2.  Networking, networking, and a little more networking! From the welcome reception to the conference dance party, the ATA conference focused heavily on networking opportunities. There was an additional chance for freelancers and clients to connect this year at the Résumé Exchange. At this event each person was given one of two stickers to wear on their nametag: “Ready to work” or “Ready to hire.” Tables were set up with signs indicating different fields of expertise, and participants were encouraged to meander and give their résumé to interested employers. Other networking events included the hectic but enjoyable speed networking session and the many division dinners and events which allowed members to get to know others in their fields. The networking you do at conferences like this one will be valuable to you for years to come, so be sure to take advantage of these opportunities!

3.  Continuing education! There were sessions on almost every topic imaginable. Most of the sessions are available on the eConference, but being able to interact with other people interested in the topic in real time is invaluable. Even attending sessions that don’t directly apply to what we do every day can be very interesting! I (Helen) find that some of my favorite sessions are the one or two “impractical” sessions I go to.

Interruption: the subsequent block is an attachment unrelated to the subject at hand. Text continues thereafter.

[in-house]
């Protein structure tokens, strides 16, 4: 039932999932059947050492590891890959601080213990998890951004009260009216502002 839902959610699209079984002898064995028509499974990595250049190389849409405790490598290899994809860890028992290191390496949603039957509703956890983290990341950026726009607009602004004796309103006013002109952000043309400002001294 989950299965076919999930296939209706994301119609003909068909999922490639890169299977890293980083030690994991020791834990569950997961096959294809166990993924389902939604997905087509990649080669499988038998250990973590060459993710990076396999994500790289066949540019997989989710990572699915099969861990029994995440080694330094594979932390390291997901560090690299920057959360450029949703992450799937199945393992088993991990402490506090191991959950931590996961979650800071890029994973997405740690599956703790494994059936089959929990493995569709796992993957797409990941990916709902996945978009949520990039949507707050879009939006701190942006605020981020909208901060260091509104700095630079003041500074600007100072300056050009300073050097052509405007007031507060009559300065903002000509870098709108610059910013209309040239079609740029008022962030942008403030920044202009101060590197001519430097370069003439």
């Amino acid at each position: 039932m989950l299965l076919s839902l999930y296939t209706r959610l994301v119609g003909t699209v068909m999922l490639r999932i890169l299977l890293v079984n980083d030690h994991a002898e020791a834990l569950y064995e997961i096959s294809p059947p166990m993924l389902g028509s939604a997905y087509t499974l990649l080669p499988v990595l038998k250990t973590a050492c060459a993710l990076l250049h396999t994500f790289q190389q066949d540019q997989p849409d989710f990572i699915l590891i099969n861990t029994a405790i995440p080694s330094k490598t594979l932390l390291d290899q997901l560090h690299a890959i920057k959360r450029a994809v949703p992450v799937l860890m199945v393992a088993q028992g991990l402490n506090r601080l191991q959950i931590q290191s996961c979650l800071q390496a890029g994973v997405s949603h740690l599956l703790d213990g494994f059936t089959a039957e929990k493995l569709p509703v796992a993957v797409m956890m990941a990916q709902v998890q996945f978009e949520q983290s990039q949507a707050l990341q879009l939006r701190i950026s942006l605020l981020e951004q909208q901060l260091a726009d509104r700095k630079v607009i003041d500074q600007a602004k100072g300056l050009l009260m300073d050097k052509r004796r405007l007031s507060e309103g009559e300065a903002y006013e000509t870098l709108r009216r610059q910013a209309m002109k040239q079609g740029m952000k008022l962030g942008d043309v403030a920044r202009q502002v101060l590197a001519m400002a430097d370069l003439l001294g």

4. Follow-up is key. This was one of the points we stressed at the Buddies Welcome Newbies wrap-up session. Having a successful and enlightening conference experience but not following up on the information you received and the contacts you made is akin to planting a seed and then leaving it alone, in the hopes that it will water and nurture itself! Step one for newbies who received a buddy during the conference is to send an email thanking your buddy for volunteering their time to help you. It’s a good idea to write to new contacts you made (probably by email or Linkedin messages) within a few weeks of the conference. Be sure to go through the notes you took and business cards you collected to identify anything that merits follow up.

The ATA annual conference can be beneficial to translators and interpreters at any stage in their careers, and all it takes is one excellent contact or piece of advice to make it worth your while. If you didn’t make it this year, start planning your trip to Chicago next year!